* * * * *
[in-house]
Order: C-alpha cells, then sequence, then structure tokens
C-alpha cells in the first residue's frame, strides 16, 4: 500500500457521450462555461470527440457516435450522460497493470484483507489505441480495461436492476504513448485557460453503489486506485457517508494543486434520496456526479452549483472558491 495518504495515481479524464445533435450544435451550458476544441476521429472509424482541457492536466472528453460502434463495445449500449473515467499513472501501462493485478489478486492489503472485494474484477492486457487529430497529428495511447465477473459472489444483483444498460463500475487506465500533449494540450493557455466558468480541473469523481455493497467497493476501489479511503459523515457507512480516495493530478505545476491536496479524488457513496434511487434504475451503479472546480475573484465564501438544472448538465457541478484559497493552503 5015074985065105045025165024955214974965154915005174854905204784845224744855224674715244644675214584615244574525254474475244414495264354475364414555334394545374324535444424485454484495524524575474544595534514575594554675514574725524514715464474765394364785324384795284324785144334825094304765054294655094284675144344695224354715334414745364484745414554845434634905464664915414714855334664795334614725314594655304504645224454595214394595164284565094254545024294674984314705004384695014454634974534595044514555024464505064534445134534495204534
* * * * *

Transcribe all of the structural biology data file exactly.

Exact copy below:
[in-house]
Order: C-alpha cells, then sequence, then structure tokens
C-alpha cells in the first residue's frame, strides 16, 4: 500500500457521450462555461470527440457516435450522460497493470484483507489505441480495461436492476504513448485557460453503489486506485457517508494543486434520496456526479452549483472558491 495518504495515481479524464445533435450544435451550458476544441476521429472509424482541457492536466472528453460502434463495445449500449473515467499513472501501462493485478489478486492489503472485494474484477492486457487529430497529428495511447465477473459472489444483483444498460463500475487506465500533449494540450493557455466558468480541473469523481455493497467497493476501489479511503459523515457507512480516495493530478505545476491536496479524488457513496434511487434504475451503479472546480475573484465564501438544472448538465457541478484559497493552503 5015074985065105045025165024955214974965154915005174854905204784845224744855224674715244644675214584615244574525254474475244414495264354475364414555334394545374324535444424485454484495524524575474544595534514575594554675514574725524514715464474765394364785324384795284324785144334825094304765054294655094284675144344695224354715334414745364484745414554845434634905464664915414714855334664795334614725314594655304504645224454595214394595164284565094254545024294674984314705004384695014454634974534595044514555024464505064534445134534495204534